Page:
On our way we did a quick stop to check out Evergreen Air and Space Museum to see if the Spruce Goose was still there and it was. Then to McMinvelle for a drive around Linfield College so Lori could see her old alma mater. Then to Fort Yamhill. We met the interpreter ranger for Fort Yamhill State Heritage Area as we drove in and he recommended that on this wet of day we might want to just check out the last existing building from the fort and an info area. With it still pouring down bucket we thought that was a good plan. We were running a head of schedule so we drove down a little further to double check that Grand Ronde tribal museum, Chackalu Museum, was closed and it was. So now we were in need of a rest stop.
We stopped in at Spirit Mountain Casino to use that restrooms and take a look around. This took us from a search of the historic contact between white man and native to the current contact between the tribe and white man. After marveling at the new interaction where white man (and women) gives money back to the tribes bet at time we thought we might help by stopping in for their massive Sunday Brunch. It was massive and also very good. We did find several spots in the Casino where there was information about tribe and it’s history. So from here it was time to return to Portland but on the way back with the rain turning to a light drizzle we stop in once again at the Tualatin River National Wildlife Refuge. We were able to visit the information center and walk the winter trail to several view point. It was a good exploratory trip. Several of these places will work in with the Theme Tours I am developing but more exploring needs to be done.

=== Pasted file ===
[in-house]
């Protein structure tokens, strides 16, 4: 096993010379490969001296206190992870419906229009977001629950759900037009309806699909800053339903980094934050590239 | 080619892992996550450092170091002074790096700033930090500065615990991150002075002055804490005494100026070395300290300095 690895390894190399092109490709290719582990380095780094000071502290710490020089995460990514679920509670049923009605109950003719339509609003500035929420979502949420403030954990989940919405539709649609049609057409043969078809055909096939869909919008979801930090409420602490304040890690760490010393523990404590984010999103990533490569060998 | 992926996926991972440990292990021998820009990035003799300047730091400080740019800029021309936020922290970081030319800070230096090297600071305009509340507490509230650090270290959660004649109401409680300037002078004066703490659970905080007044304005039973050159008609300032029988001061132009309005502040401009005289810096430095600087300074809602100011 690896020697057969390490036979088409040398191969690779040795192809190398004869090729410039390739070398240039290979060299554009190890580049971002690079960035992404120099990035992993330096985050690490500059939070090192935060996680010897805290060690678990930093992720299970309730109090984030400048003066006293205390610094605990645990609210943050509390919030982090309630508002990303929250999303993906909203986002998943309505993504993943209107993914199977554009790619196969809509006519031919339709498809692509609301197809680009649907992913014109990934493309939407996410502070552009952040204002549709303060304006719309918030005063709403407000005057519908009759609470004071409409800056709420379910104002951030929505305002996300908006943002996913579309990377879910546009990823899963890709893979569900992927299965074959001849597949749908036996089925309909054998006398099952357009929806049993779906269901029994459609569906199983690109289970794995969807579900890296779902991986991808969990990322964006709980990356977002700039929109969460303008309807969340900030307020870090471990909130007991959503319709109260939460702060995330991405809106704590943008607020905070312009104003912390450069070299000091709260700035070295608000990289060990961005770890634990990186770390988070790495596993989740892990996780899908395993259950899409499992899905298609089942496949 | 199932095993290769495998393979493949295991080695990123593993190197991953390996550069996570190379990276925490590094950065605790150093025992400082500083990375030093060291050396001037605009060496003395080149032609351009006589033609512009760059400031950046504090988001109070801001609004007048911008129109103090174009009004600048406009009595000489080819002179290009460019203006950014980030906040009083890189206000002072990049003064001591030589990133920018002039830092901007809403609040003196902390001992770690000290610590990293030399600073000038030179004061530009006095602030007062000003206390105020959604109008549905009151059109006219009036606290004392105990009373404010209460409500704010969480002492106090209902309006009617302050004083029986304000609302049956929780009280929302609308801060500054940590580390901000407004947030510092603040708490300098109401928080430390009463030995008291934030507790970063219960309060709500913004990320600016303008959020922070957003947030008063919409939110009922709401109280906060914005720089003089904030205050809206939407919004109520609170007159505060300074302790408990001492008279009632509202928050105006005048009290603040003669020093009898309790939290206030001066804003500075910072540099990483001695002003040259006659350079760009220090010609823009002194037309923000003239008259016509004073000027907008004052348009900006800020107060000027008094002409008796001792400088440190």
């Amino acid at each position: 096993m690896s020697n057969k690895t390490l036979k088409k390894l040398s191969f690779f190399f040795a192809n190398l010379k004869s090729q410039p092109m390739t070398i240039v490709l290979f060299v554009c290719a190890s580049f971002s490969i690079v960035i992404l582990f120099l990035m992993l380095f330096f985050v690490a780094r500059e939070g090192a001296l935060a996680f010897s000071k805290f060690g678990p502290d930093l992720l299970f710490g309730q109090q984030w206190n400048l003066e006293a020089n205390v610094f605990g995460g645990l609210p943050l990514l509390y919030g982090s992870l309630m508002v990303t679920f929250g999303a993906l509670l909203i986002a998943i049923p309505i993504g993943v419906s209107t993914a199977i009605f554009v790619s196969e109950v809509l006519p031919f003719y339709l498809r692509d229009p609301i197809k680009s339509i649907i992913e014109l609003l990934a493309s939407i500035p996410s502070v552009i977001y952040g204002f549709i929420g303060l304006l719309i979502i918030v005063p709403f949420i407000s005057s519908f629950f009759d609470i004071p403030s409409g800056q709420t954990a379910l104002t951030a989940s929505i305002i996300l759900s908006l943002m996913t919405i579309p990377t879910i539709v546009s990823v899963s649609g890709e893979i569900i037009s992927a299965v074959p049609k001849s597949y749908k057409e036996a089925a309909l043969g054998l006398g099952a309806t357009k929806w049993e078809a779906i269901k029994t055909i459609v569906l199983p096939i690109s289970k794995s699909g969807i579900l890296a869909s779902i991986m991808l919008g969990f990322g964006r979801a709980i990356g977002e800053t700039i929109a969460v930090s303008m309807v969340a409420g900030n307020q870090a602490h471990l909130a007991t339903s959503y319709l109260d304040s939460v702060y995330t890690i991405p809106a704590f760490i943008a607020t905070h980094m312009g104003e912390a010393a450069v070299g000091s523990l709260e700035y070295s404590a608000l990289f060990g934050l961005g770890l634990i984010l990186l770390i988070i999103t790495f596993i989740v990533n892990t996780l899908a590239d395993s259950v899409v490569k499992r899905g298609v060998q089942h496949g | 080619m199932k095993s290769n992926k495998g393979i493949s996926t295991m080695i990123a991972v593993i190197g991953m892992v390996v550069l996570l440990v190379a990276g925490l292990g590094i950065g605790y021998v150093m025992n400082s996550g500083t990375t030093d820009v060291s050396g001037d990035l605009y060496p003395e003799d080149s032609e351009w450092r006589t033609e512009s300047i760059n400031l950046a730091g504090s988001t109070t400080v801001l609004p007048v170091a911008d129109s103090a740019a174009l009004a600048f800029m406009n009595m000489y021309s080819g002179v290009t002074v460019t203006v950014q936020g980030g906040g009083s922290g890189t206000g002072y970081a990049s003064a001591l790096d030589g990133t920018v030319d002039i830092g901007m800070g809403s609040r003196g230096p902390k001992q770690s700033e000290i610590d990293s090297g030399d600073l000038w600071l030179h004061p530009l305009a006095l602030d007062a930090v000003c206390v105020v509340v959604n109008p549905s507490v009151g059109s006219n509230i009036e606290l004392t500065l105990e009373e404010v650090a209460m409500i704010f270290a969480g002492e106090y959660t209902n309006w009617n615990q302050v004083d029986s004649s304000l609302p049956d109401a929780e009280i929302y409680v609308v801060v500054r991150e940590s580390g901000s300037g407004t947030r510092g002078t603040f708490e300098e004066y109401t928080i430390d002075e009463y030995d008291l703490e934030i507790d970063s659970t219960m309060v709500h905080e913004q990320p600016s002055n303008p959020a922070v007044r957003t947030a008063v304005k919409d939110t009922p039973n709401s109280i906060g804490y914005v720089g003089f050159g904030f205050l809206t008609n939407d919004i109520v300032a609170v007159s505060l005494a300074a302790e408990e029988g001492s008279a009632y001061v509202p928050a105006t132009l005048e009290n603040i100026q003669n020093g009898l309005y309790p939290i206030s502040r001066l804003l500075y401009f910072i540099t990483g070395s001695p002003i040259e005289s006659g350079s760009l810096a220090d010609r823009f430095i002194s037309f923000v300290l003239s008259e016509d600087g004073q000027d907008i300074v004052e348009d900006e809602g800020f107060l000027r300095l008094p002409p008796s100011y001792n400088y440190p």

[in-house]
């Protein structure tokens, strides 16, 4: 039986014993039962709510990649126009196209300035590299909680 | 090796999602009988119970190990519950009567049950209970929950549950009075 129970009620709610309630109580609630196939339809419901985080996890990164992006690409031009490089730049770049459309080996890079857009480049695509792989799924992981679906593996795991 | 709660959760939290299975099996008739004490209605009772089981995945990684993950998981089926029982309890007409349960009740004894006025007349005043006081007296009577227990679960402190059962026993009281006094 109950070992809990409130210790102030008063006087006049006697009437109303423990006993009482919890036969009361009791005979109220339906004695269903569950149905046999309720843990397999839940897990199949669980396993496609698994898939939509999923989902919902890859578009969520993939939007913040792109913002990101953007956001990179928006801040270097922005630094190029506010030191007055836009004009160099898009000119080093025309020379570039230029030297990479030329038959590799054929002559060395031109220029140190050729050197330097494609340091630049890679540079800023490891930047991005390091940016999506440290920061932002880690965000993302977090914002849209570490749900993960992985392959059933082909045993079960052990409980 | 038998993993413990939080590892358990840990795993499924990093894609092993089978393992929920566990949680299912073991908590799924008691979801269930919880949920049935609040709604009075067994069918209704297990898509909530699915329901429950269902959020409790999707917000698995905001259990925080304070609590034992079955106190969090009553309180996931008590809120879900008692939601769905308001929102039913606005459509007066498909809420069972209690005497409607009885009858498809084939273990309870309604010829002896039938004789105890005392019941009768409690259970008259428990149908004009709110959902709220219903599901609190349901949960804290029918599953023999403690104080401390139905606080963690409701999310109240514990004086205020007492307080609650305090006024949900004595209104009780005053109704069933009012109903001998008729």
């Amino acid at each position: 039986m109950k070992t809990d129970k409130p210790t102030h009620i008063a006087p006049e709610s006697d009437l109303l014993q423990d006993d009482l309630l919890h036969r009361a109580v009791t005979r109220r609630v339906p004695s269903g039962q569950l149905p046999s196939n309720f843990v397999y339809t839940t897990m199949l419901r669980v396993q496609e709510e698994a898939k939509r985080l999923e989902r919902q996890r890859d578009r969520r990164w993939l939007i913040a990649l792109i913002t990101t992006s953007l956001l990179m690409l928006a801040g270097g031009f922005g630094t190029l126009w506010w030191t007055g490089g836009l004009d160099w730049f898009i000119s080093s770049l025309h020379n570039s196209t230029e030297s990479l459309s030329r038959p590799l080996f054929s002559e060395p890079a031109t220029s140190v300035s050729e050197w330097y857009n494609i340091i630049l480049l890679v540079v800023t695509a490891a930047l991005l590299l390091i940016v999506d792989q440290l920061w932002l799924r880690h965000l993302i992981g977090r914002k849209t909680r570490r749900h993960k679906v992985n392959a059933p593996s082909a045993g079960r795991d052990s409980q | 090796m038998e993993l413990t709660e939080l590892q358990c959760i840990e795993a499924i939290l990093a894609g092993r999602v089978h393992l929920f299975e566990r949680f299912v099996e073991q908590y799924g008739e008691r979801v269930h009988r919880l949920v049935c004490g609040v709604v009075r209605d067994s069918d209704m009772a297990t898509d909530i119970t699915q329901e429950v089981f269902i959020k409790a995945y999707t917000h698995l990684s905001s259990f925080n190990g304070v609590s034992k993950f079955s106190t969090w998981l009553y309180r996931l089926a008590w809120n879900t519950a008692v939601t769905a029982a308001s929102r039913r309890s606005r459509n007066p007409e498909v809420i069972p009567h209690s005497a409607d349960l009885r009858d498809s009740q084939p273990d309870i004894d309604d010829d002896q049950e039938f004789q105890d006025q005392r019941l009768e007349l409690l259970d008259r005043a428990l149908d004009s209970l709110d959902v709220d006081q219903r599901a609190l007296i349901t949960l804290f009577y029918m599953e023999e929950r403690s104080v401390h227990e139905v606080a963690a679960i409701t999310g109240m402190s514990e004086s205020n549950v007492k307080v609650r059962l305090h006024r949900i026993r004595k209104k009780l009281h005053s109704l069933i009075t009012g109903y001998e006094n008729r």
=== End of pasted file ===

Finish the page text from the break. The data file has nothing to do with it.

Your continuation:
We were having a rain free weekend so I got out to check out another neighborhood. This time I went back to Mississippi Ave. This was another turn around neighborhood that went from slum to trendy a decade ago. I was greeted with a massive new housing complex in the area I normally park. The blocks that were being built on were vacant before so these projects were just putting the land back to use but I was afraid of what else may have happened to Mississippi Ave.
As I walked down the street I found most of what had made this district special had not change. The popular eateries were still open. And many of the small retail shops were still surviving. A lot of the redevelopment of the Avenue had happened a number of years ago, in fact long enough ago that they now blend with the old. Even on an early Sunday morning there were folks out and the coffee shops were full. So all looked well here with plenty for a visitor to Portland to enjoy.